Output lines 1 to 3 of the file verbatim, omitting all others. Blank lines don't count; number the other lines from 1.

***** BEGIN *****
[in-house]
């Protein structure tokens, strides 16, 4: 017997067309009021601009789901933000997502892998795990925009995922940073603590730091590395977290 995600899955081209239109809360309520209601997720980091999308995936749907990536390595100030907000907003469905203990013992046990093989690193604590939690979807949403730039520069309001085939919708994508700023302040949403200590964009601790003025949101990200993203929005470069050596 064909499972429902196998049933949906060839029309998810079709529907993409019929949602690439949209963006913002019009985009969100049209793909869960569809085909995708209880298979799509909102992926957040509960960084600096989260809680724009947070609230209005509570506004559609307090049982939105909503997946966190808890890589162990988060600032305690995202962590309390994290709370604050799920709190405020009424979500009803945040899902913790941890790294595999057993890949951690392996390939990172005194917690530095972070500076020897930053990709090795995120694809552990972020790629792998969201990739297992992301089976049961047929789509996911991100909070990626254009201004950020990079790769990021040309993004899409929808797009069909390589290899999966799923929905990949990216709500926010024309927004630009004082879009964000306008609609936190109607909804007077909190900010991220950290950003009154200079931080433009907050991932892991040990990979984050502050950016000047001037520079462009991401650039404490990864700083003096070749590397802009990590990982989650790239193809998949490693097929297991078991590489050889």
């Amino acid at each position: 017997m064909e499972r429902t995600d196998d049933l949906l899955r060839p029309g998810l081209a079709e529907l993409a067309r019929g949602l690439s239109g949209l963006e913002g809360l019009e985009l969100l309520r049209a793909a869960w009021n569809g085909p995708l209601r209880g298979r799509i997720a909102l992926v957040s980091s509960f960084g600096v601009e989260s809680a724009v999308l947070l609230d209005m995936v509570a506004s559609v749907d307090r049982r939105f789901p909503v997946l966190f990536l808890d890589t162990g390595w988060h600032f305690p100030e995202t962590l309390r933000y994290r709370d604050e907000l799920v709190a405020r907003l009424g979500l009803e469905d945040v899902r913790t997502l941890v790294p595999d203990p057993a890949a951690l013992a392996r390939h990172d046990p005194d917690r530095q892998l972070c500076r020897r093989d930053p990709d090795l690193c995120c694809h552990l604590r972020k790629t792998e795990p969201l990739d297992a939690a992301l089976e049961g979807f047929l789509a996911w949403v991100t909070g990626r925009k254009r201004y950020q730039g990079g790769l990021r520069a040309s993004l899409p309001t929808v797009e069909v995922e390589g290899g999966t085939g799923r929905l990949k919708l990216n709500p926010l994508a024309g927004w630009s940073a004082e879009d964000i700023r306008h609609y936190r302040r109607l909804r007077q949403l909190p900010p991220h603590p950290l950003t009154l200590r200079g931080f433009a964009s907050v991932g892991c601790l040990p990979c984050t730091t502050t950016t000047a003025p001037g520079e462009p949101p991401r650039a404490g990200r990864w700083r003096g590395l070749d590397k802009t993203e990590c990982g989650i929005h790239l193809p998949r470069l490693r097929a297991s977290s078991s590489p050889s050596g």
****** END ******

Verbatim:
[in-house]
């Protein structure tokens, strides 16, 4: 017997067309009021601009789901933000997502892998795990925009995922940073603590730091590395977290 995600899955081209239109809360309520209601997720980091999308995936749907990536390595100030907000907003469905203990013992046990093989690193604590939690979807949403730039520069309001085939919708994508700023302040949403200590964009601790003025949101990200993203929005470069050596 064909499972429902196998049933949906060839029309998810079709529907993409019929949602690439949209963006913002019009985009969100049209793909869960569809085909995708209880298979799509909102992926957040509960960084600096989260809680724009947070609230209005509570506004559609307090049982939105909503997946966190808890890589162990988060600032305690995202962590309390994290709370604050799920709190405020009424979500009803945040899902913790941890790294595999057993890949951690392996390939990172005194917690530095972070500076020897930053990709090795995120694809552990972020790629792998969201990739297992992301089976049961047929789509996911991100909070990626254009201004950020990079790769990021040309993004899409929808797009069909390589290899999966799923929905990949990216709500926010024309927004630009004082879009964000306008609609936190109607909804007077909190900010991220950290950003009154200079931080433009907050991932892991040990990979984050502050950016000047001037520079462009991401650039404490990864700083003096070749590397802009990590990982989650790239193809998949490693097929297991078991590489050889």
């Amino acid at each position: 017997m064909e499972r429902t995600d196998d049933l949906l899955r060839p029309g998810l081209a079709e529907l993409a067309r019929g949602l690439s239109g949209l963006e913002g809360l019009e985009l969100l309520r049209a793909a869960w009021n569809g085909p995708l209601r209880g298979r799509i997720a909102l992926v957040s980091s509960f960084g600096v601009e989260s809680a724009v999308l947070l609230d209005m995936v509570a506004s559609v749907d307090r049982r939105f789901p909503v997946l966190f990536l808890d890589t162990g390595w988060h600032f305690p100030e995202t962590l309390r933000y994290r709370d604050e907000l799920v709190a405020r907003l009424g979500l009803e469905d945040v899902r913790t997502l941890v790294p595999d203990p057993a890949a951690l013992a392996r390939h990172d046990p005194d917690r530095q892998l972070c500076r020897r093989d930053p990709d090795l690193c995120c694809h552990l604590r972020k790629t792998e795990p969201l990739d297992a939690a992301l089976e049961g979807f047929l789509a996911w949403v991100t909070g990626r925009k254009r201004y950020q730039g990079g790769l990021r520069a040309s993004l899409p309001t929808v797009e069909v995922e390589g290899g999966t085939g799923r929905l990949k919708l990216n709500p926010l994508a024309g927004w630009s940073a004082e879009d964000i700023r306008h609609y936190r302040r109607l909804r007077q949403l909190p900010p991220h603590p950290l950003t009154l200590r200079g931080f433009a964009s907050v991932g892991c601790l040990p990979c984050t730091t502050t950016t000047a003025p001037g520079e462009p949101p991401r650039a404490g990200r990864w700083r003096g590395l070749d590397k802009t993203e990590c990982g989650i929005h790239l193809p998949r470069l490693r097929a297991s977290s078991s590489p050889s050596g």